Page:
Hover cars, personal airplanes and self-cleaning houses! We were all promised these things in the new “Atomic Age” of the ’50s and early ’60s. Most of these great ideas didn’t materialize, but we did get the radar range. Enter MSD and the 21st Century. We all enjoy new cars. They start easily, run smoothly, are efficient, and in some cases make great power. Our old beloved Mopar muscle cars, while great fun to tinker on and drive on nice days, don’t hold a candle to the modern computer-controlled cars that roll off today’s assembly lines.

“I wish my old Mopar would run more like my new Mopar,” is something we often hear. Well, MSD has your answer. The Atomic EFI system is a stand-alone, retro-fitable EFI system that can transform your carbureted hot rod into a modern electronic fuel injected machine. The good folks at MSD have literally made a bolt-on, self-tuning system that is so easy to use there is no excuse not to convert your car to EFI.

It wasn’t that long ago, that if you wanted to convert your car to EFI, it was an expensive and daunting process. Often times you would have to manufacture your manifold and piece together an entire system of mechanical parts from other cars. Don’t even mention the programming necessary to make the system work. Creating and building fuel maps for EFI systems can take a lot of time and know-how, and each fuel map is different for each application. Recently, manufacturers have come out with kits and systems that have become progressively easier to use, enter MSD. The engineers there have made your life a lot easier.

The Atomic EFI system bolts in place on your 4150/4160 carburetor flange, and by literally installing four bolts, you have an EFI system. It has a side linkage similar to a Holley carburetor, so your existing throttle cable and kick-down linkage attaches easily. Unlike traditional EFI with its external fuel rails, in the Atomic system all your working EFI hardware is contained within the throttle body. That way, there is zero clutter around your engine. The throttle body itself has internal fuel rails, so with their returnless fuel system, you have one fuel line—just like your carburetor.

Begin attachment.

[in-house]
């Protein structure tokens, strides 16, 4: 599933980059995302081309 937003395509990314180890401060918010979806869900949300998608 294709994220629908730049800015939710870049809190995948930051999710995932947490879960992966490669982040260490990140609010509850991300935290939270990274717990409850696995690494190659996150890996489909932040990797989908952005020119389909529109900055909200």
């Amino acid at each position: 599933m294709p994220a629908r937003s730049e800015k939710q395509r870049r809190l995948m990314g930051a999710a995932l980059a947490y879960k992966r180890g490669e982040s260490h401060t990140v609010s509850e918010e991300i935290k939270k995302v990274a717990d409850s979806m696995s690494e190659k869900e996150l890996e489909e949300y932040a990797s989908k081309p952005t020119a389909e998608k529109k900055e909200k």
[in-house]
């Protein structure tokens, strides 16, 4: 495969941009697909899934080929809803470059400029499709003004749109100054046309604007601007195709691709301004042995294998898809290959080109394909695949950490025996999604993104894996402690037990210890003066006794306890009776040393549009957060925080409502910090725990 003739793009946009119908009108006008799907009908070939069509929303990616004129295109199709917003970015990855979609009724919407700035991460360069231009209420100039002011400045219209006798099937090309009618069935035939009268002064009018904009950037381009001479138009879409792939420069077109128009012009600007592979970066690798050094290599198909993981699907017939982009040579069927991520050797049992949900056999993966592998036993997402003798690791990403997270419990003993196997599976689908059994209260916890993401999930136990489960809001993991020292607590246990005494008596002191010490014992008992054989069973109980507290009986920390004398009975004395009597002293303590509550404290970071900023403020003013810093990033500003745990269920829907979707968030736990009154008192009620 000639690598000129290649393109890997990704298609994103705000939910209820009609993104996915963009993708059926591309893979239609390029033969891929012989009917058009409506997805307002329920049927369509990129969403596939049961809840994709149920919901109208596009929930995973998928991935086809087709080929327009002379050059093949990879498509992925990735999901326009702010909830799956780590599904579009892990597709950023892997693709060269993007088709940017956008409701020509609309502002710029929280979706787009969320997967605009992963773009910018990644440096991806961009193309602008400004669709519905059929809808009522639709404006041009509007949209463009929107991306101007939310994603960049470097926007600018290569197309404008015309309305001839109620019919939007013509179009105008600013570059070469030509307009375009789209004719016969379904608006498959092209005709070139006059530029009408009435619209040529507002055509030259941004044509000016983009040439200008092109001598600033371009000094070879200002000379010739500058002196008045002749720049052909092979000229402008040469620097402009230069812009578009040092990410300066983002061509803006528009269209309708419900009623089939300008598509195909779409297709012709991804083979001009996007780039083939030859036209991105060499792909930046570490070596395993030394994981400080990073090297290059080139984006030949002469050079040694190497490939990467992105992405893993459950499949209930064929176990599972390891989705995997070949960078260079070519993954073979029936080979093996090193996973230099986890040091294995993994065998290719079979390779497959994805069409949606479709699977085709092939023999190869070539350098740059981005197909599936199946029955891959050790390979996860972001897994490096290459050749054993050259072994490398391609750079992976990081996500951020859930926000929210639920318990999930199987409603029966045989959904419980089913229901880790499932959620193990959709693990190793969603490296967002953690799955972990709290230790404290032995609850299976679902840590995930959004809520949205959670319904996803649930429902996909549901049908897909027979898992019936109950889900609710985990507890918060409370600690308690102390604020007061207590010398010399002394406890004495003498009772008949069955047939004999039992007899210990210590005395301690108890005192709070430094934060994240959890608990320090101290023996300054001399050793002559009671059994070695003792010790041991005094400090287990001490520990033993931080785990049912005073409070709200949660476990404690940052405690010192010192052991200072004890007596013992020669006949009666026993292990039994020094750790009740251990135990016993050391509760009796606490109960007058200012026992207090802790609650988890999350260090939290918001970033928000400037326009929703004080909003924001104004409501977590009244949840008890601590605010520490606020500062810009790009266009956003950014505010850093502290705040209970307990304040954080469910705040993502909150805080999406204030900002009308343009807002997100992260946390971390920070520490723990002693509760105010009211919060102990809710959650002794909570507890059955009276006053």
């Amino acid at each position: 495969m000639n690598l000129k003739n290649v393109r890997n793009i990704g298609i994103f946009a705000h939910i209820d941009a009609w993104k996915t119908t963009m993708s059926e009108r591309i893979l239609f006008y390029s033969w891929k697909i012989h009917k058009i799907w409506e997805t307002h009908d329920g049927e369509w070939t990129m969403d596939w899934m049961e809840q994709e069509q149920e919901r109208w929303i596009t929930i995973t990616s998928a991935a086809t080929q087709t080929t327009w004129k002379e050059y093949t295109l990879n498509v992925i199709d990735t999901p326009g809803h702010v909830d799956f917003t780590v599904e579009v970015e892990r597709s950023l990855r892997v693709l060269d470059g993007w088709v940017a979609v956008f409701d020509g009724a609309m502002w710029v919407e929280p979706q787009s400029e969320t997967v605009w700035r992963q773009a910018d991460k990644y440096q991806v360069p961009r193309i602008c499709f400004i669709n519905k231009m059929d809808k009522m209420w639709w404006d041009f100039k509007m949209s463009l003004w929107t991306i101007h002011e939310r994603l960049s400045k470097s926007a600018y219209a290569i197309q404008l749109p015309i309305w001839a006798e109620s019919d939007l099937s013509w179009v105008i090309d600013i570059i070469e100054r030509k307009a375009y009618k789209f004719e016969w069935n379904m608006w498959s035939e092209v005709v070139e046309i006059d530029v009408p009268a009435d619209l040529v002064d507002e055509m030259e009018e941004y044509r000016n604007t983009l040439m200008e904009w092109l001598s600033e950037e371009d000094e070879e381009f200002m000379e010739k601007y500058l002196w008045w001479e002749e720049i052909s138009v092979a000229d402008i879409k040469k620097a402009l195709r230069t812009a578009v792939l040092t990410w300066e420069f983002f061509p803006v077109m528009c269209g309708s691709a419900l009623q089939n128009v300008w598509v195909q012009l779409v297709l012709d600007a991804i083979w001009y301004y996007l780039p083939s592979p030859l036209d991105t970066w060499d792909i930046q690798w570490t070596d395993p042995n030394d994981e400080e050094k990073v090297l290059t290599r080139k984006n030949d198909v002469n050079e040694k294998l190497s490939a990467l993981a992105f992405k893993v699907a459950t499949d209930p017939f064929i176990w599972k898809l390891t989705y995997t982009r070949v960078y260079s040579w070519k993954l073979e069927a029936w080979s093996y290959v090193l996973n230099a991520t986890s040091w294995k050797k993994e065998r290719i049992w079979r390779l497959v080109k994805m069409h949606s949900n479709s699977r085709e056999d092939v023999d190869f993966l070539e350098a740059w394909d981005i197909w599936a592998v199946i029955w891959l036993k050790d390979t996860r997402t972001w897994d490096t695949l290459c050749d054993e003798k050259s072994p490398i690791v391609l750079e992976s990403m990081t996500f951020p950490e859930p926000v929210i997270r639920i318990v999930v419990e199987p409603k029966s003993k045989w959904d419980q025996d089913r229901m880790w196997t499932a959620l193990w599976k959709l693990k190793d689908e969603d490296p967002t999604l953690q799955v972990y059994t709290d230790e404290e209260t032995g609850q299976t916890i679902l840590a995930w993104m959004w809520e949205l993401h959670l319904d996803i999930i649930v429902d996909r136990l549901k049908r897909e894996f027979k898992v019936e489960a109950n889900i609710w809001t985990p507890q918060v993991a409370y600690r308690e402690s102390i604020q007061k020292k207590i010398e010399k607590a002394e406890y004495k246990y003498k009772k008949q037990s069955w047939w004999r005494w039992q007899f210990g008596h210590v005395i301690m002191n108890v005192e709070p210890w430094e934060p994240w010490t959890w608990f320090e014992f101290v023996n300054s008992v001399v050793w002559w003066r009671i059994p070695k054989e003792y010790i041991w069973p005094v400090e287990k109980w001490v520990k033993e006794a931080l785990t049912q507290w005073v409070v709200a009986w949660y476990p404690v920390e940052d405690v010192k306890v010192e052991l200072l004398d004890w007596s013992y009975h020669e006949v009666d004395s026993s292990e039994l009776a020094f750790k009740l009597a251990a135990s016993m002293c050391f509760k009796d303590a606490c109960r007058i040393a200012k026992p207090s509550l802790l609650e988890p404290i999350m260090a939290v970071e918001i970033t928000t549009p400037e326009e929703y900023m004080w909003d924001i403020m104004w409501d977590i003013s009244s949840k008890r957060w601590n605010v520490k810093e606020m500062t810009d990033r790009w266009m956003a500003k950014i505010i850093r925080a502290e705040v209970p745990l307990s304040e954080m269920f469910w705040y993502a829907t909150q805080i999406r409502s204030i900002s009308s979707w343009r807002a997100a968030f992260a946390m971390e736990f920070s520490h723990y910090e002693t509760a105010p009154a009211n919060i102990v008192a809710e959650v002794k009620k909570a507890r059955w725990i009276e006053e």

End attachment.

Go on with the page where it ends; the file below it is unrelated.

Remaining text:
The fuel injectors on a normal EFI setup are positioned over each cylinder in the intake manifold. MSD uses 80 lb/hr injectors, which are pretty substantial. The injectors themselves have a stainless steel ball bearing and seat metering method for maximum internal sealing. The injectors are then sealed inside what would normally be the fuel bowl area of the throttle body casting. For even fuel distribution, the MSD throttle body is fitted with annular fuel rings like a carburetor, for superior fuel atomization of the incoming air charge. The result is better air/fuel atomization, as opposed to just spraying the fuel injectors into the plenum area. Another fantastic feature of the Atomic kit is that the ECU (electronic control unit) is not some bulky box that needs to be mounted somewhere with a big wiring harness that you have to hide. MSD incorporated the ECU neatly into the throttle body, i.e. no wiring harness, it’s neat and clean. Not only is the ECU in the throttle body, but all but two of the critical sensors are there as well. The TPS (throttle position sensor) is unlike TBS's used in the past. MSD came up with one that is an automatic and self-calibrating, non-contact sensor. This means you don’t have to configure the sensor when you set up the system, and being a non-contact design, it doesn’t wear out.

Instead of a cumbersome wiring harness lying all over the top of the engine, a single power cable runs from the throttle body to the power controller. The power controller is just what it sounds like—it controls all the other important functions outside of the ECU: electronic fan controls, electronic fuel pump, and the Wide Band O2 sensor. Unlike a giant wiring harness, MSD’s CAN-Bus Network plugs in with a single connection. Speaking from experience, building an EFI harness can be a time-consuming and delicate process. Often times, wiring harnesses must be built to suit the owner’s desire to hide the wires and make it not look like an EFI system.